I have long been aware of the wrong-headed attitudes toward people with mental disabilities. Ridicule, intolerance, avoidance or just misguided minimizing of the significance of such conditions are all familiar experiences to people with mental disorders and their families. After writing my recent column, however, my own awareness was made ever so much more poignant.
An outpouring of letters from people living with mental disabilities underscored the need to remind the public that people with disabilities are all part of the same group - a struggling, resilient minority - whose equality and inclusion are long overdue.
Most of the letters were expressions of gratitude for shedding some positive light on a group of invisible disabilities. But many were the pointed tales of firsthand experience.
I heard from a father whose son keeps losing jobs because he won't take his medicine. And I heard from a woman who said her AA sponsor had sent her my article just in time to save her from another downward spiral, a state of despair stabilized when she was reminded to take her medicine. And I heard from a man who criticized me for making treatment and cure sound too easy.
It's not, of course. No serious illness or disorder can be banished with a pill or prop or pep talk. Most disabilities require hard work (in addition to those pills and/or props) before life can resume its proper centerstage position. Still, the pain of these unseen disabilities is expressed so passionately, palpably, that a few letters warrant sharing.
From Nancy O:
"I have been disabled for several years and I am embarrassed to tell people about my disability. I had a job in which I had to interact a great deal with the public. And at night I would go home and literally go to bed and hide under the covers. Life was pretty miserable until I found a good doctor and the right meds."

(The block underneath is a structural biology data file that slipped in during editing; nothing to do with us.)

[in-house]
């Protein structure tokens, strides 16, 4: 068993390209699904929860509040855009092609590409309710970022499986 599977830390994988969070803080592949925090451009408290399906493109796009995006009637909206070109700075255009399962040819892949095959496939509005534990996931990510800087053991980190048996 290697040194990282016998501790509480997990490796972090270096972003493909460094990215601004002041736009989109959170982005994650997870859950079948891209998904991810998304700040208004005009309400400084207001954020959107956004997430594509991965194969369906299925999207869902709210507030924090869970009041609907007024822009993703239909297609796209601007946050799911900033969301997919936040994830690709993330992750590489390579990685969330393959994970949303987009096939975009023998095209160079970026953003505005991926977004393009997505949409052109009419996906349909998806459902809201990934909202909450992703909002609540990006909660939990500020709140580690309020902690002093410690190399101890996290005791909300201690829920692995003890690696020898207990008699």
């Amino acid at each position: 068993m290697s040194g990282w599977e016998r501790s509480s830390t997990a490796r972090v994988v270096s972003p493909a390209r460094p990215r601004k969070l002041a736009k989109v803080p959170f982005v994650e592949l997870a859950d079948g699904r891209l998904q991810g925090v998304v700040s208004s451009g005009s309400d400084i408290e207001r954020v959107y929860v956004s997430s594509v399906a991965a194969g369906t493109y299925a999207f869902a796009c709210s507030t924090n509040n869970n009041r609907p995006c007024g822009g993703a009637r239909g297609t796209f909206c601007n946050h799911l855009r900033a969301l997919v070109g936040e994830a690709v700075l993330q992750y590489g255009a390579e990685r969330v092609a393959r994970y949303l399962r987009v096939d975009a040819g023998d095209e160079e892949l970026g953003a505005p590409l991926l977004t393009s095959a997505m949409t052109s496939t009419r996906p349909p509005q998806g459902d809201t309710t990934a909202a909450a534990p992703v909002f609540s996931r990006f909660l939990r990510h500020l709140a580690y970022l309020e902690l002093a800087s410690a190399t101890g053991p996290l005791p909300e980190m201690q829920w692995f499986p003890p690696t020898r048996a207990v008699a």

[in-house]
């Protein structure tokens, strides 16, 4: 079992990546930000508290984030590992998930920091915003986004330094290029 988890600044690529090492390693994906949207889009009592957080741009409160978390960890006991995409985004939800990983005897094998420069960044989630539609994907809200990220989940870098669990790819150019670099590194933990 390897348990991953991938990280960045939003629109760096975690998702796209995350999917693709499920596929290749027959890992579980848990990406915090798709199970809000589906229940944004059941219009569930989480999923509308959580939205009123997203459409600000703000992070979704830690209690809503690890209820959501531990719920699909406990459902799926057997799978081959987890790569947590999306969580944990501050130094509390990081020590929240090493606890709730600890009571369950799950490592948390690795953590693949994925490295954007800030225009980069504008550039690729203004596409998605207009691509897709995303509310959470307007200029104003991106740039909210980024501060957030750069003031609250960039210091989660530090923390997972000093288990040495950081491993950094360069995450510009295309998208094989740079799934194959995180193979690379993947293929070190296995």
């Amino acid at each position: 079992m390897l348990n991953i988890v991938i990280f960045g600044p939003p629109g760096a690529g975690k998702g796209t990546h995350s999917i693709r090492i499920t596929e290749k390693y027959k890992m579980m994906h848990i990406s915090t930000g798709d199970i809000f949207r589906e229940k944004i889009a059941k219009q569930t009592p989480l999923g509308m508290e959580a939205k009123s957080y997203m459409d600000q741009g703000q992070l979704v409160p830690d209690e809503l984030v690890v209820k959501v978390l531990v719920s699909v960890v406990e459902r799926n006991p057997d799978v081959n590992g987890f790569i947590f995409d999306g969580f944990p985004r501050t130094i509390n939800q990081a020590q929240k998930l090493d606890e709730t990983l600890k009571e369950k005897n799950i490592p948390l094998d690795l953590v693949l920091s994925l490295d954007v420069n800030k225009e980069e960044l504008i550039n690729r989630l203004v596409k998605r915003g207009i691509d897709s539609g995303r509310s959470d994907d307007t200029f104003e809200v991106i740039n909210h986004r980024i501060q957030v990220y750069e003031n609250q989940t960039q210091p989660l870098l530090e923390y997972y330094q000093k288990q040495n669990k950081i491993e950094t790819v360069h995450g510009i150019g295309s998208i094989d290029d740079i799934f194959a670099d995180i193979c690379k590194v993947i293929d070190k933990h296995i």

From Claire T.:
"I have lived a life of pain and isolation due to chronic major suicidal depression and schizoaffective disorder, and I pride myself on the hard, hard work in psychotherapy (combined with medications), year in and year out ... to try to become 'normal.' I have always been able to be employed, (without medical insurance), have always paid my bills (due in part to a kind doctor who gives me a fee break and free drug samples), but I have also lived in dumps with bugs and rats and shopped at the Salvation Army. My family reacted, not with support, but rejection and hostility, and they are highly educated, successful, and wealthy people. But mostly they are afraid. And I am one of the lucky ones!"
From Kevin N:
"Recently, I've felt such prejudice in my life when, after an uncontrollable mixed-state episode at work, my employer called me into his office and told me that I am not allowed to mention my illness while at work, as it might make others 'uncomfortable.' There is a stigma, and it lives. Actors, authors, artists, diplomats, doctors, kings and even a United States president have had mental illnesses. Yet people like me ... find that society sees us as an enigma."
From Sara S:
"My mother was diagnosed with mental illness 30 years ago. She is now 73 and no longer takes medication, although still greatly suffers. I am 35 years old, and have only recently been able to truly understand this illness. If only someone had been there for me when I was young. I needed someone when I was 5 to help me to understand why chicken soup wasn't getting my mommy out of bed. I needed someone when I was 10 to explain to me why I couldn't have Girl Scout meetings at my house. I needed someone at 16 to tell me it wasn't my fault."
Contact Deborah Kendrick by phone: 673-4474; fax: 321-6430;
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